If you can't or don't want to visit the museum on site, the project can of course also take place completely digitally. The virtual museum can be accessed via any web browser. In addition, we have also been offering online tours or seminars for some time now, so that school lessons have also become possible in this way – and have become an everyday reality for teachers and students in recent months.
Together with schools, we would also like to continuously expand the teaching and learning opportunities with the new virtual museum version. Therefore, we are also looking forward to closer and longer-term partnerships for joint development and expansion.
You can find initial incentives on how to use the virtual museum here.
How to make an exhibition?
Not the right one? We are constantly developing further concepts and worksheets - and are also happy to receive suggestions from you!
If you are a school principal, teacher or student representative and would like to work with us on the virtual museum, please contact us.
We look forward to your questions and ideas!
We are remodeling the museum and the permanent exhibition – and are already rehearsing virtually!
The museum will close at the end of 2023 and be completely renovated, modernized and, above all, equipped with a new permanent exhibition. Because: The current permanent exhibition has already lasted too long. It does not sufficiently depict the sepulchral culture of our society, in which, in addition to new ways of designing cemeteries and gravestones and dealing with mourners, the influence of migration on religious and cultural diversity or current findings in medicine have made themselves directly felt and have initiated and brought about transformative processes.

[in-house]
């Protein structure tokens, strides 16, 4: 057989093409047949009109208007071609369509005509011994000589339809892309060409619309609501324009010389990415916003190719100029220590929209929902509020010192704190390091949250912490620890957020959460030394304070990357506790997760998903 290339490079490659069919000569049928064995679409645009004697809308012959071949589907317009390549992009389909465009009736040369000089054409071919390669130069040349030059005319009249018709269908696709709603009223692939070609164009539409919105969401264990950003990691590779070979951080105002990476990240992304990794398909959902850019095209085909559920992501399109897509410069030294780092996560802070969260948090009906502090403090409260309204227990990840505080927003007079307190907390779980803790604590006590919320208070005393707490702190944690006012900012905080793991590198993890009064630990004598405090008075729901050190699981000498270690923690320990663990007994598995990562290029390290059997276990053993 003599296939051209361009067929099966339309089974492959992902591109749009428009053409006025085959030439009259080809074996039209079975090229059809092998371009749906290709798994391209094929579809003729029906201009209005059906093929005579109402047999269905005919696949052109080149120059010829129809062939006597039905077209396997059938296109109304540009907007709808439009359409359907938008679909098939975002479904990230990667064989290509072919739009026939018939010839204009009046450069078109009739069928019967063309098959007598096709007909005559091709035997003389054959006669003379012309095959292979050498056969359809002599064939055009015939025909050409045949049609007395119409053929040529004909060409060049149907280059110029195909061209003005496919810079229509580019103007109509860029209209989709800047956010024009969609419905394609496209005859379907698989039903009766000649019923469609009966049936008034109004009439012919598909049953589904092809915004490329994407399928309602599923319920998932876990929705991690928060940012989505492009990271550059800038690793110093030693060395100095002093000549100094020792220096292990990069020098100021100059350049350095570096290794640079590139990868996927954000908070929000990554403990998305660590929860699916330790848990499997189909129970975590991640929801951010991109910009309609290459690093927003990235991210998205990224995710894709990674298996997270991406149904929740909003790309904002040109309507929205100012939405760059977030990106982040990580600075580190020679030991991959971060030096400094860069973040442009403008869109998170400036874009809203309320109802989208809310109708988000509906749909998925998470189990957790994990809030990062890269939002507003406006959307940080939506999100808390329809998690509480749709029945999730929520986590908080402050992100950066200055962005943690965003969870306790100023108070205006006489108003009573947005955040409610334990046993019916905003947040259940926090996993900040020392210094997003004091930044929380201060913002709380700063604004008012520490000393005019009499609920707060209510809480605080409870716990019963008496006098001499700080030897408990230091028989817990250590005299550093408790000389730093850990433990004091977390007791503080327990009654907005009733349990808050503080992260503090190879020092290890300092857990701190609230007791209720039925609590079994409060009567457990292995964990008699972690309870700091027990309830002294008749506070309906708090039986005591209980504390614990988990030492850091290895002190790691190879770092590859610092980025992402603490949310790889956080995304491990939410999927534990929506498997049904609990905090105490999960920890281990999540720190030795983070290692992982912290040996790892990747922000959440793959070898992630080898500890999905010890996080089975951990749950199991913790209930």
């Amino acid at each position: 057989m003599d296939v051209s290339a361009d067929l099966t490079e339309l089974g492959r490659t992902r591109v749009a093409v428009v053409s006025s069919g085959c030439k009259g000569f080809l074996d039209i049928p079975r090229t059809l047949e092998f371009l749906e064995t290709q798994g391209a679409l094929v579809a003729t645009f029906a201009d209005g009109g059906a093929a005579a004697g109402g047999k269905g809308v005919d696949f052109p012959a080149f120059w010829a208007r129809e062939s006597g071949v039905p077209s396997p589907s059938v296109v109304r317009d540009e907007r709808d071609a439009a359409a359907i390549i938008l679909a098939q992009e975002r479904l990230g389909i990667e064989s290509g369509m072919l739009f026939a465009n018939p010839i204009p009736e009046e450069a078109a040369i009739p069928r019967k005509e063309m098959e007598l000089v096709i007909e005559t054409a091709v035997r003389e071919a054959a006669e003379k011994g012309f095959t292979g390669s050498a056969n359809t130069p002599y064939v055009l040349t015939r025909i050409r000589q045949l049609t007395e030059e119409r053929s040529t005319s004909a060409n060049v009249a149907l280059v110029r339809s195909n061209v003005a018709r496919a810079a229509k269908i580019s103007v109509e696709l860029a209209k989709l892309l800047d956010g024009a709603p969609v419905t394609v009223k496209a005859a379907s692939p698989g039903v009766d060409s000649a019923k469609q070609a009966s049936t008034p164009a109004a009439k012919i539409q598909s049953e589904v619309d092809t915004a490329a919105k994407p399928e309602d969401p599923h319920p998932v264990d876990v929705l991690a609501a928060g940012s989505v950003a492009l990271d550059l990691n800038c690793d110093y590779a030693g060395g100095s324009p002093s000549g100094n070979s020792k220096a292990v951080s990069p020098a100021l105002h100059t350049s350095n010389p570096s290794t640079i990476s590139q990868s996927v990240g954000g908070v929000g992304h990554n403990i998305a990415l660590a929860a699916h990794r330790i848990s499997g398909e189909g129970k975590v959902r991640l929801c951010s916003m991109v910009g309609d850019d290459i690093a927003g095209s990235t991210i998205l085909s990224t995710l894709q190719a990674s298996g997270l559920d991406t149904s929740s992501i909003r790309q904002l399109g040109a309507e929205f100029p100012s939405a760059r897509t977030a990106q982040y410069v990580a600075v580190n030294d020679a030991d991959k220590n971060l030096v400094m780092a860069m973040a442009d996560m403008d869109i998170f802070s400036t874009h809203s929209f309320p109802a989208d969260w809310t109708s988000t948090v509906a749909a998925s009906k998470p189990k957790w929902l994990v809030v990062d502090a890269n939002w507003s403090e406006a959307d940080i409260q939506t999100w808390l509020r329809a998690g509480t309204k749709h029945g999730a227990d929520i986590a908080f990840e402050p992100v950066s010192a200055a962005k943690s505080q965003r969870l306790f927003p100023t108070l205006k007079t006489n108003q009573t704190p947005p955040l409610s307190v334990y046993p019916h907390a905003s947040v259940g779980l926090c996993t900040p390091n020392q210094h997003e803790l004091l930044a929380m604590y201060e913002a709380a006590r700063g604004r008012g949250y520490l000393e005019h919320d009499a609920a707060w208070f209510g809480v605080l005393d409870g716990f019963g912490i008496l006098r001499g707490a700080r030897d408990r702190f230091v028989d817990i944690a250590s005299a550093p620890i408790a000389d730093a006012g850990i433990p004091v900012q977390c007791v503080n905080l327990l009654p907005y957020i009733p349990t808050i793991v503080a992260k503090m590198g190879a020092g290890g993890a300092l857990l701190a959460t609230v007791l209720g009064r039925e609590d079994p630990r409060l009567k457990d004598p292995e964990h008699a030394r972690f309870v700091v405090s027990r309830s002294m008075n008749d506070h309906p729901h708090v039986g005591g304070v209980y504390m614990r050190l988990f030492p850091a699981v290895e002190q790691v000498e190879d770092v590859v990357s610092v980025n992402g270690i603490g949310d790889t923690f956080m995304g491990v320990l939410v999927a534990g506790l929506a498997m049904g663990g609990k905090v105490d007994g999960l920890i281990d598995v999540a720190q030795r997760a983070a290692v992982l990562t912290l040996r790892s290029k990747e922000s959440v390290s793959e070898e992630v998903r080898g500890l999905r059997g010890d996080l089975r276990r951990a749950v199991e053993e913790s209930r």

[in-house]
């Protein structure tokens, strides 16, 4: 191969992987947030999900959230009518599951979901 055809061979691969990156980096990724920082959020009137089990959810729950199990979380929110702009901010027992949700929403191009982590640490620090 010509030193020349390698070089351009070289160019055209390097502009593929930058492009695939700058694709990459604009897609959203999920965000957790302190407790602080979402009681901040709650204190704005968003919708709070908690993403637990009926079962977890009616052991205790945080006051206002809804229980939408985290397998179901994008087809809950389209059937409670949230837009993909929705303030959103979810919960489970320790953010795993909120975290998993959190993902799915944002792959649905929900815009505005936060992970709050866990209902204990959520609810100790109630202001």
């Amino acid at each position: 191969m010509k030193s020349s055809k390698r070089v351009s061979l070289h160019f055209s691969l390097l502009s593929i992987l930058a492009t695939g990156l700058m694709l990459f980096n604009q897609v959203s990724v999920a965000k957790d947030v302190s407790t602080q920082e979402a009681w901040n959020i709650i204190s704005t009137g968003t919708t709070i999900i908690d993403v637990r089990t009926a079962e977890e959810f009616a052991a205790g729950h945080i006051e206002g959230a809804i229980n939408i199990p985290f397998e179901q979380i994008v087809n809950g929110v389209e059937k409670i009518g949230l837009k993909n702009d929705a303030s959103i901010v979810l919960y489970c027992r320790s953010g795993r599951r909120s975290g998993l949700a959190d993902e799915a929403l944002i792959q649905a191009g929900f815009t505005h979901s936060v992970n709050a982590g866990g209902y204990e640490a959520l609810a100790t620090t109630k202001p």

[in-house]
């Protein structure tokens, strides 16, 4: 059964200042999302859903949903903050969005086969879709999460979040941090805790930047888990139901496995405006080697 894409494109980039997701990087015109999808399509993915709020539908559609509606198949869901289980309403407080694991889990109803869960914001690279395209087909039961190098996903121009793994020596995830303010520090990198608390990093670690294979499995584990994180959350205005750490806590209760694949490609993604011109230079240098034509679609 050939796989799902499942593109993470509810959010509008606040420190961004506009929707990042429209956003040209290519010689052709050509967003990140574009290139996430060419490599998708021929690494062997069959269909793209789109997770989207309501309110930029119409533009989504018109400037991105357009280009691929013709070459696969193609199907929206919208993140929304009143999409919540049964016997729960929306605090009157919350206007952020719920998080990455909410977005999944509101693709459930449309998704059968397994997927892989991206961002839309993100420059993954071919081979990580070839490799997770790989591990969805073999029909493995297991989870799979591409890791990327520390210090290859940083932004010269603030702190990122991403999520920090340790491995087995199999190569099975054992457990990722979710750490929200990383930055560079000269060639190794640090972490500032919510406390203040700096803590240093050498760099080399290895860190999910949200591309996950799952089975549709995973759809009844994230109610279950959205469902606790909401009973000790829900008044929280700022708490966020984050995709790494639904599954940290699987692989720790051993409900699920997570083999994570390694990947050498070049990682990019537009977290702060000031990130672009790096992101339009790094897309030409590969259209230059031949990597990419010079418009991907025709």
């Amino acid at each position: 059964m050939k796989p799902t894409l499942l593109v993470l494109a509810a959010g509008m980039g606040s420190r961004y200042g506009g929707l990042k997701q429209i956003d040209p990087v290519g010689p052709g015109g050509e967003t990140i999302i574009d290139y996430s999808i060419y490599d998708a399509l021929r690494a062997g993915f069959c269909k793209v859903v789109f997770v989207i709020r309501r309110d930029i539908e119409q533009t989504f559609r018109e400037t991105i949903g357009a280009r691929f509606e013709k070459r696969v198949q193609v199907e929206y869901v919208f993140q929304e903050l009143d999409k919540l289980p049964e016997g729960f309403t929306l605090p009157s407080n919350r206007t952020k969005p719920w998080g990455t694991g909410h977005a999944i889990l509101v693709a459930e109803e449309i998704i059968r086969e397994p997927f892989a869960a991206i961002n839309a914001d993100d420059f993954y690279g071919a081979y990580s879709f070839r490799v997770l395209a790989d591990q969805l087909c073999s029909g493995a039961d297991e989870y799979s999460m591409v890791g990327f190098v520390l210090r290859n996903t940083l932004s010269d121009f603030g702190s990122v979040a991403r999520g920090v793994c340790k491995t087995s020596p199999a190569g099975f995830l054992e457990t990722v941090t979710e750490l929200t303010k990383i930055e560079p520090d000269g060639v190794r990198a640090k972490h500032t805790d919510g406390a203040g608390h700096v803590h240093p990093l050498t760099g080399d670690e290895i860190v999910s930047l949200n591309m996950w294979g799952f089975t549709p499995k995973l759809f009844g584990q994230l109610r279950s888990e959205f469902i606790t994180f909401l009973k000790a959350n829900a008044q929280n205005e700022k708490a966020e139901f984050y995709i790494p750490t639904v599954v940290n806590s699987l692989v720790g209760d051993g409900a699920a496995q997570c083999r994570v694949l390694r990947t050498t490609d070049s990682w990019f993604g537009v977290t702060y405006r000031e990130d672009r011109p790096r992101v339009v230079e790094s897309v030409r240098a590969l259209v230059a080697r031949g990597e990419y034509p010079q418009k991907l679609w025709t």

The Museum for Sepulchral Culture is a place meant for everyone. It is a platform of exchange, research and mediation and, of course, of the continuous expansion of its holdings for the purpose of an exhibition work that always participates in contemporary events. For this reason, we consider it a logical consequence to involve all those who wish to do so in the project of redesigning the permanent exhibition.
The program "Rethink, Rebuild, Restart!" stands for the process towards this new museum. We are rethinking, redesigning and then starting in 2025 with a brand new permanent presentation.
In one year, we have now virtually recreated the museum and started to virtualize our holdings with 3D technology. Young artists have developed small or large games that bring the digital spaces to life. And we have created an interface through which anyone who feels like sharing their own idea of an interesting exhibition at the Museum für Sepulkralkultur can do just that. In short, everyone can now join us in asking: What could the new permanent exhibition at the Museum for Sepulchral Culture look like? Which themes are essential?